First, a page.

This story originally appeared in the Fall 2019 issue of Domino, titled “Pattern Play.” Subscribe to be the first to receive each issue.
“A lot of people have commitment issues with wallpaper,” says Chiara de Rege. If there’s one person who can ease that fear, it’s her. The accomplished interior designer helped bring the first outpost of women’s coworking space The Wing to life in New York City’s Flatiron (as well as those in SoHo and Dumbo, plus the Washington, D.C., and Los Angeles locations). There, she established a “subtle and timeless” color palette of soft pink, ochre, navy, and brass—along with custom wallpapers by Joana Avillez for Flat Vernacular and de Rege’s own line of wallpapers, Maison C, which is hand-drawn and painted by cofounder Costanza Theodoli-Braschi and has quickly become a cult favorite.
In de Rege’s three-bedroom rental apartment in Manhattan that she shares with her 5-year-old daughter, Phoenix, every room serves as a showcase for the designer’s studied eye. Having free rein to indulge her personal inspirations—a love of French New Wave films and style icon Marella Agnelli’s captivating Italian estates, among others—was a big part of the draw. “I did things I wouldn’t necessarily do for a client,” she says, noting old-world touches such as a skirted armchair that looks anything but fussy. “I like more layers and stories.”
Growing up spending summers in Piedmont, Italy, at her grandmother’s stately 7th-century home left a strong impression. “Nothing was too precious,” says de Rege. There was a pink floral sofa, where she spent hours devouring books, and grand formal dining rooms adorned with chintz and hand-painted chinoiserie wallpaper—which later inspired her to launch Maison C. Her father, an inquisitive urban planner, took care to point out the highlights of classical architecture during the family’s travels in Europe. “We visited every museum under the sun,” she recalls.
So it was fitting that de Rege recently moved into a high-rise built in 1913—just a stone’s throw from the brick-and-brownstone grandeur of Carnegie Hall and Alwyn Court—an ornate building whose gargoyles enchanted her as a child. “I loved all these old details,” she says, pointing to the apartment’s soaring ceilings and original crown molding. “The building is filled with musicians and actors. It’s a real dose of what New York is supposed to be about.” Her landlord was less than thrilled when she decided to strip the light wood floors of their polyurethane coating and give them a matte finish. But the rest was left mostly untouched, freeing her to approach the space like a fresh canvas.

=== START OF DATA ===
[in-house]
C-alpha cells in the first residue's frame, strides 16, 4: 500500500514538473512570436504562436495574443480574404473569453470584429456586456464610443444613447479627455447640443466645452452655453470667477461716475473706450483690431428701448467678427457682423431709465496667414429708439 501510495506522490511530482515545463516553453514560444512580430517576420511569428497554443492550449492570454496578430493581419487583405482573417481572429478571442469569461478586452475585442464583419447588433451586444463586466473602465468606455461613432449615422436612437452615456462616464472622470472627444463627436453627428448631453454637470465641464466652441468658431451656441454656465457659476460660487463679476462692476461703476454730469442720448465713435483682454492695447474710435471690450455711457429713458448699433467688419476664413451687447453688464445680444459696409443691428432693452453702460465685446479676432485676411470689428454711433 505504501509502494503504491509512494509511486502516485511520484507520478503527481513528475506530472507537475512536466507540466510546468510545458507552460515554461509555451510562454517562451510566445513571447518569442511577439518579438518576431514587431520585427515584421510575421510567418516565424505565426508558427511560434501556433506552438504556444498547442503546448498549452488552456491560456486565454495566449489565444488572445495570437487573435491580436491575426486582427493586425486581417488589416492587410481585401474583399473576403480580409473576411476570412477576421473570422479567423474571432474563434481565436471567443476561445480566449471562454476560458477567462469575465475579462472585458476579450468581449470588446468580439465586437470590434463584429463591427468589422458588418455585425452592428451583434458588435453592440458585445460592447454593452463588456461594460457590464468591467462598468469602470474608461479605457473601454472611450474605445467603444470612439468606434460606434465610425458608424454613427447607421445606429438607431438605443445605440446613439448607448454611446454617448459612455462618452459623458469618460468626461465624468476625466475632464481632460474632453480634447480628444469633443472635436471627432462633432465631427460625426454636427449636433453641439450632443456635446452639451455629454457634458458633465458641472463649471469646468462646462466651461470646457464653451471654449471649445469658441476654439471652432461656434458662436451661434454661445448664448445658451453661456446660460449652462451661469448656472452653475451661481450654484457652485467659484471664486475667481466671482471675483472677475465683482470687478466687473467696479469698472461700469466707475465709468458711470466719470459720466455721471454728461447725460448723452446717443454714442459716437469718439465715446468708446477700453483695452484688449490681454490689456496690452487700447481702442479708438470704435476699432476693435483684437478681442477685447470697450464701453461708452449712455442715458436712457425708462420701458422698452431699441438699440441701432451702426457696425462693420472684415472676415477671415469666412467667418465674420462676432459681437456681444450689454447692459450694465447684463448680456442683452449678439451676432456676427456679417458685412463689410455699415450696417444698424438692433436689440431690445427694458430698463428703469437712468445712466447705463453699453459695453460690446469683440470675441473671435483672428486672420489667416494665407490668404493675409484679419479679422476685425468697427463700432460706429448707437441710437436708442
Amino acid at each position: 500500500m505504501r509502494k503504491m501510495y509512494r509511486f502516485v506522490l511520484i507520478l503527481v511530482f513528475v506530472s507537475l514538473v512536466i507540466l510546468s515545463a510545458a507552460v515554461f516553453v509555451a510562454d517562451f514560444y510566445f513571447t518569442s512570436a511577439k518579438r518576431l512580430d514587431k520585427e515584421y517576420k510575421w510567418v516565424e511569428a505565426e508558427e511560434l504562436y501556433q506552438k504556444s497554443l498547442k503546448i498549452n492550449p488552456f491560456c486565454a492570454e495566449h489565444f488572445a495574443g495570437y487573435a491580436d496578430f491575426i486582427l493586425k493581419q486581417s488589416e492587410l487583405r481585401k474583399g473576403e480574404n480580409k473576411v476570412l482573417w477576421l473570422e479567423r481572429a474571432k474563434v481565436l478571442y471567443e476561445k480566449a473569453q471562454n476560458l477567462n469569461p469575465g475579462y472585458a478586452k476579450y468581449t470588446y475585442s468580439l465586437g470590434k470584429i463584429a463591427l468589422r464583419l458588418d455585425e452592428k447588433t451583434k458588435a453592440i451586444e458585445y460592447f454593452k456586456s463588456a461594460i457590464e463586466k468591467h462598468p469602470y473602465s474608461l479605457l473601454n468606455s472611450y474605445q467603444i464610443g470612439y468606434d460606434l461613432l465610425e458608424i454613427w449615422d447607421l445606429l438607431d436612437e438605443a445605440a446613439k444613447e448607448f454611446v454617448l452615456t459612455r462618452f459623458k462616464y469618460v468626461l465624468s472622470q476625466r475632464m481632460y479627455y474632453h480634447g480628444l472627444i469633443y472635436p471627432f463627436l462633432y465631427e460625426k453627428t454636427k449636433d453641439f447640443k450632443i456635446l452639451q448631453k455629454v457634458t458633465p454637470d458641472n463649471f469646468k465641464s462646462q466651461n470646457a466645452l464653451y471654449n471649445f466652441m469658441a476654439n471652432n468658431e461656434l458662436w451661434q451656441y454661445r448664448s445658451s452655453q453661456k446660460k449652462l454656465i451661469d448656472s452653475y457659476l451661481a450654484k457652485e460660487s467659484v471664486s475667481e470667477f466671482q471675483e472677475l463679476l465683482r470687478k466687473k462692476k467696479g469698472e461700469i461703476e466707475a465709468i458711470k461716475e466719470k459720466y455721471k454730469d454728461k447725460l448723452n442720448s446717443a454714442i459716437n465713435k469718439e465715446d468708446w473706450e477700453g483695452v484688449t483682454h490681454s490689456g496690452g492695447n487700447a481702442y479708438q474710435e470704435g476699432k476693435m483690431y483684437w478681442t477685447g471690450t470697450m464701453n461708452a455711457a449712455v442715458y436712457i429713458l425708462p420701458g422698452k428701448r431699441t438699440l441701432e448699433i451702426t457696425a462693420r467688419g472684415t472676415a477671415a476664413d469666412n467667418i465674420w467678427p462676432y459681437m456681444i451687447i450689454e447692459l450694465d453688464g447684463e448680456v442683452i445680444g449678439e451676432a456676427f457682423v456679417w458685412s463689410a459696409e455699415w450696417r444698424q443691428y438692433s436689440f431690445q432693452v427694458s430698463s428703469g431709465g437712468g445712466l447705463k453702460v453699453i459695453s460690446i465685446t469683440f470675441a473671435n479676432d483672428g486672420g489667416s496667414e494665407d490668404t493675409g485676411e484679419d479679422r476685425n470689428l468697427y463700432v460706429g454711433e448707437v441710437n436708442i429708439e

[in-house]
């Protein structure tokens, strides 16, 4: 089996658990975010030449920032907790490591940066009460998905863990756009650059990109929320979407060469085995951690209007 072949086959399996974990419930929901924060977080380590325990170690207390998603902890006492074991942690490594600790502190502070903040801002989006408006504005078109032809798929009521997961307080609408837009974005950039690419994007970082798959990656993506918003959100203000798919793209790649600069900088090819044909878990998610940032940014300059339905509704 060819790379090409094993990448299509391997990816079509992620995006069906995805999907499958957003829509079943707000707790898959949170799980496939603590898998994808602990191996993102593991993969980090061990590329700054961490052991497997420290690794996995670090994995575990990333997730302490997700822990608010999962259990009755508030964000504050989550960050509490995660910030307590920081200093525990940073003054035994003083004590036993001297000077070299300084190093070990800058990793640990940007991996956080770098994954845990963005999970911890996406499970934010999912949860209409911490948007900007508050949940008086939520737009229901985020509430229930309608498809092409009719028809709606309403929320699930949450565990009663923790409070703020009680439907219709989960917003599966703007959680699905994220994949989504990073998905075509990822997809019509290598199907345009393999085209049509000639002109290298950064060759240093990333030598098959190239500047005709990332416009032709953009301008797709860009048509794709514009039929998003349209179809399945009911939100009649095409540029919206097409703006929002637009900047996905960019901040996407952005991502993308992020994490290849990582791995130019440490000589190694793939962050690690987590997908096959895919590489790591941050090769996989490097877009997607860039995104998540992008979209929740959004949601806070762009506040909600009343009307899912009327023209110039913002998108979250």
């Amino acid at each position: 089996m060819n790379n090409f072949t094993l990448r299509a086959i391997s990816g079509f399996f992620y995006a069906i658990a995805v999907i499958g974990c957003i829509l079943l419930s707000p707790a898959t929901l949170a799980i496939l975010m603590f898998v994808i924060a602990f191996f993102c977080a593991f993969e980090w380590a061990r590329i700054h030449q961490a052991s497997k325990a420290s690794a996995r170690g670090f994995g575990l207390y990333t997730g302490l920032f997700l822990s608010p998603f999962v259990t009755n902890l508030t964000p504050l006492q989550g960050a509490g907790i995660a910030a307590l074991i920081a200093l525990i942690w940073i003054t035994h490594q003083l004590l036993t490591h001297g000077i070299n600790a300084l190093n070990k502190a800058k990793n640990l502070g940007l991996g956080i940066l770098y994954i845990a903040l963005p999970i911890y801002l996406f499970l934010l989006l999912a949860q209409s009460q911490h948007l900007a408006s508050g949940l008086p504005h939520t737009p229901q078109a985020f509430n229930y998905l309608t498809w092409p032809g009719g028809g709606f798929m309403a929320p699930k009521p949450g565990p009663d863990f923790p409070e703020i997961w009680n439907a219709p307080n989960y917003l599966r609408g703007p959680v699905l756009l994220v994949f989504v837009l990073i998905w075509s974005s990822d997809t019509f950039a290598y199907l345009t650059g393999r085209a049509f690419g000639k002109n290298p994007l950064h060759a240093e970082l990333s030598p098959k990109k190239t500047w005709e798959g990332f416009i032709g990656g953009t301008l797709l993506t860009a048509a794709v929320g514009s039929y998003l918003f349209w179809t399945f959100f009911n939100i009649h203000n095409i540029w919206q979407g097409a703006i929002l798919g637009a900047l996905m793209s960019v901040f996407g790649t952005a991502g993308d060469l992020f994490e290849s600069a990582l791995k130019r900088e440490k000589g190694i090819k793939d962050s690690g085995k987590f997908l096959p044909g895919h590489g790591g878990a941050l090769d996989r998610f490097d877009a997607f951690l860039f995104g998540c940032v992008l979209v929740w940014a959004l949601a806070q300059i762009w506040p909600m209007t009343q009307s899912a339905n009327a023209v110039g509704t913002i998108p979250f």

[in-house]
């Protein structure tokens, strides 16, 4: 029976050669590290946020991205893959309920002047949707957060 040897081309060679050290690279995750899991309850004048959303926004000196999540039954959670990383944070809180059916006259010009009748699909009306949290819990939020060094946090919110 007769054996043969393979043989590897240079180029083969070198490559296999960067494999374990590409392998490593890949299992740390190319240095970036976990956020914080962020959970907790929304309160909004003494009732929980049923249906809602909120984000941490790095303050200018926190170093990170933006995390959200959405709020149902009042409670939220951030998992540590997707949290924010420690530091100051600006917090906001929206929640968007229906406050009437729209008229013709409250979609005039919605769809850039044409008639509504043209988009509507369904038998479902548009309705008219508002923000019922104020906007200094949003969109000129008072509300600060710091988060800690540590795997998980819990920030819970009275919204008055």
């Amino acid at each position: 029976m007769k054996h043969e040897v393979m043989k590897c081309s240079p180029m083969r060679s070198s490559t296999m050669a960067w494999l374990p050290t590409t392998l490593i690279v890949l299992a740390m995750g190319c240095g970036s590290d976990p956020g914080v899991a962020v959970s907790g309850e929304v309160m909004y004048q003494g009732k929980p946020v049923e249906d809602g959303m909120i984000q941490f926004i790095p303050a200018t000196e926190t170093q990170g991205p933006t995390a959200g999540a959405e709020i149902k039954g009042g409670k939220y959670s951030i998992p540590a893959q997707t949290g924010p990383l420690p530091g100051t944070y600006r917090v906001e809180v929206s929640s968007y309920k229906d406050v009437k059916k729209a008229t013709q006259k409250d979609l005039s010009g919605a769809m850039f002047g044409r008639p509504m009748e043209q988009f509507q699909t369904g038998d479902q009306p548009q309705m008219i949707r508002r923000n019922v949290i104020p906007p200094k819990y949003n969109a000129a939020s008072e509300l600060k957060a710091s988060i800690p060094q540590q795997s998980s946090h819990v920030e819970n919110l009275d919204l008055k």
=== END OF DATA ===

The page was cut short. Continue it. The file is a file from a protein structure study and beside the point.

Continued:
A rich marigold wallpaper is the first of several mesmerizing patterns that greet visitors upon entering, along with a set of plates hand-painted by de Rege’s aunt in a matching palette, creating an almost trompe l’oeil vignette. In the “dining family room”—so-called for being a fluid space for dinner parties, as well as curling up and watching an I Love Lucy episode with Phoenix—a series of Japanese cranes taking flight against a dusty pink backdrop pulls everything together. “Wallpaper saved this room; it defined it,” says de Rege. “I always want to sit in here.”
In contrast, she left the living room walls bare to let the prewar details pop. Each piece of furniture plays off the next, from a swirled acrylic and glass coffee table scored on 1stdibs.com to a sculptural chair upholstered in crimson chintz from Maison C’s forthcoming line of fabrics. “This is the first place I actually tried the fabric,” says de Rege, who, with Theodoli-Braschi, is working on a line of furniture inspired by 1960s cinema. “Our sofa is based on the sofa in Jean-Luc Godard’s Le Mépris, and our armchair is based on an old chair shown in a palace that belonged to Visconti.”
In Phoenix’s room, de Rege’s penchant for creating a world within walls is on full display. “Phoenix had some say here,” she says, citing her daughter’s choice of shimmering wallpaper. It sets a fanciful tone, contrasting with the persimmon-and-fuchsia–trim canopy hanging over the bed. “She wanted pink, pink, pink, but we made a deal that we would not do pink on the walls, too,” says de Rege with a laugh. “Then she really wanted a bunk bed, but because she jumps from everything nonstop, we agreed on the canopy—if it could be in pink.”
The designer found more clever ways to maximize her space, turning a galley hallway that leads to the kitchen into a playroom complete with chalkboard wall and children’s dining set. “The saddest little guest room ever” became the old-school, chintz-covered moment of her dreams in a cherry-hued floral wallpaper that matches the bed’s canopy. “Whether it’s a historic place or a very modern one, I want it to feel timeless,” says de Rege of mixing eras and styles with a light touch. “The trick is not getting caught up in trends.”
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